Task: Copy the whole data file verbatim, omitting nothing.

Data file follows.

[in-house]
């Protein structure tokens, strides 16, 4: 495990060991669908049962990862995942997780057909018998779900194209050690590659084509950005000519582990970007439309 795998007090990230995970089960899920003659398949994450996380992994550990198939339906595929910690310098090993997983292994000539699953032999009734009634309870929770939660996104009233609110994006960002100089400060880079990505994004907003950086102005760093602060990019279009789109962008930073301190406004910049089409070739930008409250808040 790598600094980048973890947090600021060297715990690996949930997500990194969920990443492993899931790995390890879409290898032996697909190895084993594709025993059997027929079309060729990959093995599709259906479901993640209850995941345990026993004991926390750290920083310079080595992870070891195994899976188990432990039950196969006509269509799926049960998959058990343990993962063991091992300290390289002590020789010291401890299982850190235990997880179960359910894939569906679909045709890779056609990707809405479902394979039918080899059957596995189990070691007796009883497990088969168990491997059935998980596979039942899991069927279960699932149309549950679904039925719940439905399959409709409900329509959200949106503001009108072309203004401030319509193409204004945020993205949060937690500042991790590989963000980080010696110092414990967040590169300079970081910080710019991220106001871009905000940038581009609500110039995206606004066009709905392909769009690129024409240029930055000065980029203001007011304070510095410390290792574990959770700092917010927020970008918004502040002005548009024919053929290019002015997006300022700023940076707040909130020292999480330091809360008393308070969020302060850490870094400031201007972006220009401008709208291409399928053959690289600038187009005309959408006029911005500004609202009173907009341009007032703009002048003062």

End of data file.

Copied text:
[in-house]
């Protein structure tokens, strides 16, 4: 495990060991669908049962990862995942997780057909018998779900194209050690590659084509950005000519582990970007439309 795998007090990230995970089960899920003659398949994450996380992994550990198939339906595929910690310098090993997983292994000539699953032999009734009634309870929770939660996104009233609110994006960002100089400060880079990505994004907003950086102005760093602060990019279009789109962008930073301190406004910049089409070739930008409250808040 790598600094980048973890947090600021060297715990690996949930997500990194969920990443492993899931790995390890879409290898032996697909190895084993594709025993059997027929079309060729990959093995599709259906479901993640209850995941345990026993004991926390750290920083310079080595992870070891195994899976188990432990039950196969006509269509799926049960998959058990343990993962063991091992300290390289002590020789010291401890299982850190235990997880179960359910894939569906679909045709890779056609990707809405479902394979039918080899059957596995189990070691007796009883497990088969168990491997059935998980596979039942899991069927279960699932149309549950679904039925719940439905399959409709409900329509959200949106503001009108072309203004401030319509193409204004945020993205949060937690500042991790590989963000980080010696110092414990967040590169300079970081910080710019991220106001871009905000940038581009609500110039995206606004066009709905392909769009690129024409240029930055000065980029203001007011304070510095410390290792574990959770700092917010927020970008918004502040002005548009024919053929290019002015997006300022700023940076707040909130020292999480330091809360008393308070969020302060850490870094400031201007972006220009401008709208291409399928053959690289600038187009005309959408006029911005500004609202009173907009341009007032703009002048003062």